GEOSCAN Search Results: Fastlink


TitleA finite difference program to solve the transient heat conduction equation involving latent heat in cylindrical symmetry
AuthorTaylor, A
SourceEarth Physics Branch, Open File 78-8, 1978, 180 pages, (Open Access)
PublisherEnergy, Mines and Resources Canada
Documentopen file
Mediapaper; on-line; digital
File formatpdf
Subjectsgeophysics; heat conduction; heat flow
Released1978 01 01; 2018 11 13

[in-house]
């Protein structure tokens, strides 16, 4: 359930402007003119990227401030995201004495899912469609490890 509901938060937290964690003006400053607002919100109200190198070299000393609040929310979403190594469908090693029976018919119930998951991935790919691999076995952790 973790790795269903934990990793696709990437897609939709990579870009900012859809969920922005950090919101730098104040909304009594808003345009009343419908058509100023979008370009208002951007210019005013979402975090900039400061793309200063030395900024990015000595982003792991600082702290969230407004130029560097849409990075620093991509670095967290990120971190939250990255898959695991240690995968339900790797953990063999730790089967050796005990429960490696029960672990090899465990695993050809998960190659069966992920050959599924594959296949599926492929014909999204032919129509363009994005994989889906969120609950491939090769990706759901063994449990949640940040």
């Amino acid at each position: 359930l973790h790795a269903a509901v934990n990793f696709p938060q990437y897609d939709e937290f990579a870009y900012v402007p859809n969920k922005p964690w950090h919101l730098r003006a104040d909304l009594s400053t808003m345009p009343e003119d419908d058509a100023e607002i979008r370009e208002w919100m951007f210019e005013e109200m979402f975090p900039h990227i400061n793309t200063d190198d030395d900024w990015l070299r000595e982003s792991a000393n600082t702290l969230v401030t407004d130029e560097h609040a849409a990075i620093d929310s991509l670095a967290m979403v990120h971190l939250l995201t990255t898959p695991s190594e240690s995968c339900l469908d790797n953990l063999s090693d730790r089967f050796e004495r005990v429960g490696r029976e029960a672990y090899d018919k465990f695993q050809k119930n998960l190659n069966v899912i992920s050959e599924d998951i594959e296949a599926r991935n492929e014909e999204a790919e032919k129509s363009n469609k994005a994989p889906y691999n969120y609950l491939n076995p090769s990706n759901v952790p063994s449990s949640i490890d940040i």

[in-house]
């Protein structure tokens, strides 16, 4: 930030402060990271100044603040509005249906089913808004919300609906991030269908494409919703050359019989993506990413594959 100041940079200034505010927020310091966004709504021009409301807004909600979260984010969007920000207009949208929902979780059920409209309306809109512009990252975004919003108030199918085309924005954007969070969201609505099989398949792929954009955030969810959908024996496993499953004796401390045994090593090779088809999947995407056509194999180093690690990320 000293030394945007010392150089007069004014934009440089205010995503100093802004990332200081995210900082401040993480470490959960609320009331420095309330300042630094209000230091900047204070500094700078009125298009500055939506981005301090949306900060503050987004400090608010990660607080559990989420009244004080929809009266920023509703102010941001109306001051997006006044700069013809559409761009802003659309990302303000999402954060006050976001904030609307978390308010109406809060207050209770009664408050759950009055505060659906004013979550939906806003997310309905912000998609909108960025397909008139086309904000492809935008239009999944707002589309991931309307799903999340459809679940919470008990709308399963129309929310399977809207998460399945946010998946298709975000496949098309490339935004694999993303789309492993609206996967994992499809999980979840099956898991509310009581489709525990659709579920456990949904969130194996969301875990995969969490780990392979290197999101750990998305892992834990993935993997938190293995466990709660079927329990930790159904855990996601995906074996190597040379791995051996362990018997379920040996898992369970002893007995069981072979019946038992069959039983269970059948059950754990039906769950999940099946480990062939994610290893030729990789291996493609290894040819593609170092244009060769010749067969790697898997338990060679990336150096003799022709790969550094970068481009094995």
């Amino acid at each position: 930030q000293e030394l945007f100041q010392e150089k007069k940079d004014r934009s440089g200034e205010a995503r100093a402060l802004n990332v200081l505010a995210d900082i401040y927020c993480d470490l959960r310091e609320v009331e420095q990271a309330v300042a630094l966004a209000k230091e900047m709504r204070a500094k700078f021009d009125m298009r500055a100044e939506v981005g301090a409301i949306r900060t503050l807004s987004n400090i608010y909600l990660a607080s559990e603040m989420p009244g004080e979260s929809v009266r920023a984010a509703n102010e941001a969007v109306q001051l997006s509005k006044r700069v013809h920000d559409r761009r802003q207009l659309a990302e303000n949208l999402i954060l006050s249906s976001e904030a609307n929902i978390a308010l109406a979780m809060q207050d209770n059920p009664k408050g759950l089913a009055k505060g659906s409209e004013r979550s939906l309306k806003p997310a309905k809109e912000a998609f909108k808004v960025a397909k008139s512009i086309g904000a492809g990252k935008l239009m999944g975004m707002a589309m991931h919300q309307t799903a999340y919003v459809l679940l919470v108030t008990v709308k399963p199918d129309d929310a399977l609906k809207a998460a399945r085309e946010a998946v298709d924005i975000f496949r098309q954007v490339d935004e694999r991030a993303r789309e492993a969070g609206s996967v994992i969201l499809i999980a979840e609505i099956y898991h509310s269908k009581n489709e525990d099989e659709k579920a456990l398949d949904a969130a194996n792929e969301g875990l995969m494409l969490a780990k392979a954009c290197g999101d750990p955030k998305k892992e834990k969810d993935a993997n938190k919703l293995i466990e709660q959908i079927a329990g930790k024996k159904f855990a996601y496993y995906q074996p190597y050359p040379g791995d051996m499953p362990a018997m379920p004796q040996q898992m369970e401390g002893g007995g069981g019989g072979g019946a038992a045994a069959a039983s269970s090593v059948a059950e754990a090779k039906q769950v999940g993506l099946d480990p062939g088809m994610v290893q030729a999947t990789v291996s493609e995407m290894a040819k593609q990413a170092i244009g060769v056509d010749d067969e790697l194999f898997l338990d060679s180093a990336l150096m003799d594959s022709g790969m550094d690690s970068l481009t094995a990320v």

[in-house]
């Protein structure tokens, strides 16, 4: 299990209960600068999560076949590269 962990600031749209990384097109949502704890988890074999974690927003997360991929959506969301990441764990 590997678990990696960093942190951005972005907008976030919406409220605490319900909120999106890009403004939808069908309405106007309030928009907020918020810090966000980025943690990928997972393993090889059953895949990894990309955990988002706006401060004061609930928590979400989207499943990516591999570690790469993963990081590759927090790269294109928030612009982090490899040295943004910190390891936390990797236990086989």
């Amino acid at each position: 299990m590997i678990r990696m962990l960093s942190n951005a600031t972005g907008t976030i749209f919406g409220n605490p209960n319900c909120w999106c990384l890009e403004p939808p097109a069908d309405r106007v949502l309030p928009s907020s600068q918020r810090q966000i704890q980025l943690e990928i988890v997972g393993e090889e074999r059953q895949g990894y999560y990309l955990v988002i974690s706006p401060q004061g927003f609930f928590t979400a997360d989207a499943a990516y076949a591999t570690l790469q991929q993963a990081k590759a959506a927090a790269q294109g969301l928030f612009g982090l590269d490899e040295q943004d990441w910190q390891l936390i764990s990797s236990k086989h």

AbstractA numerical model has been developed to simulate the transient thermal regime arising from a cylindrically symmetric disturbance in a semi-infinite medium. Heat transfer by radial conduction only is considered and provision is made for a phase change involving latent heat to occur within the medium. The numerical solution to the transient heat conduction equation using the explicit finite difference method is outlined in detail. Some aspects of the computer solution are described. The program has been used to produce a set of tables giving both temperatures at various distances from the source for a range of dimensionless times and the radial heat flow leaving the source region. Data are tabulated for cases with and without a phase change; in the case of a phase change, 3 tables are given for latent heat densities of 10 and 100 MJ/m and several source and initial temperatures. This is an extended data set, complementing that in Taylor (1978). In both cases, the source disturbance· is considered to be either sustained indefinitely or to last for a finite period, after which cooling occurs. The program finds application in such geophysical problems as the study of the disturbance to the geothermal regime resulting from the drilling of and production from petroleum wells, from buried pipelines and power cables and from underground tunnels. Using the tables gives an "off-the-shelf" solution to the transient thermal regime in many of these applications. As an example, the program is used to calculate theoretical temperature profiles for a Mackenzie Delta well and to point out the thermal advantage of using an insulating annulus through the permafrost.